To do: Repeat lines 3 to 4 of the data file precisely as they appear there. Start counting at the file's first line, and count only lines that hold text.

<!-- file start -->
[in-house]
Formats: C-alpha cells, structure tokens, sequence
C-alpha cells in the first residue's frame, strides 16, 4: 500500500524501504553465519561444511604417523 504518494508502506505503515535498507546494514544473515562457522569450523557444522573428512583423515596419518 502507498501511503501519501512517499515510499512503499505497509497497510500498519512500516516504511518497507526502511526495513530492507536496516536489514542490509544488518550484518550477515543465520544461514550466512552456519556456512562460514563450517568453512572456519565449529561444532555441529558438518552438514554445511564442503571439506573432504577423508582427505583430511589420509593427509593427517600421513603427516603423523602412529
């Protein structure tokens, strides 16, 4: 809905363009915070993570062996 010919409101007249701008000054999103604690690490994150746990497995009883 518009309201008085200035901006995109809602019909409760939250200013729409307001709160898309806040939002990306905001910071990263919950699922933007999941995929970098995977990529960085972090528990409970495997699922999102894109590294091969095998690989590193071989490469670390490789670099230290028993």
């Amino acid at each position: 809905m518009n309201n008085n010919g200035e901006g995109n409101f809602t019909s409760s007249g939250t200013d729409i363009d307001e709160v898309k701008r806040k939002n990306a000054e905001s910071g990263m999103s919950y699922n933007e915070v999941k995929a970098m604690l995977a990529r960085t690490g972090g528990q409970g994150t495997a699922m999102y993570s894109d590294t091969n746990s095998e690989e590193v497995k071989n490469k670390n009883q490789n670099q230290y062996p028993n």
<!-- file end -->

C-alpha cells in the first residue's frame, strides 16, 4: 500500500524501504553465519561444511604417523 504518494508502506505503515535498507546494514544473515562457522569450523557444522573428512583423515596419518 502507498501511503501519501512517499515510499512503499505497509497497510500498519512500516516504511518497507526502511526495513530492507536496516536489514542490509544488518550484518550477515543465520544461514550466512552456519556456512562460514563450517568453512572456519565449529561444532555441529558438518552438514554445511564442503571439506573432504577423508582427505583430511589420509593427509593427517600421513603427516603423523602412529
């Protein structure tokens, strides 16, 4: 809905363009915070993570062996 010919409101007249701008000054999103604690690490994150746990497995009883 518009309201008085200035901006995109809602019909409760939250200013729409307001709160898309806040939002990306905001910071990263919950699922933007999941995929970098995977990529960085972090528990409970495997699922999102894109590294091969095998690989590193071989490469670390490789670099230290028993």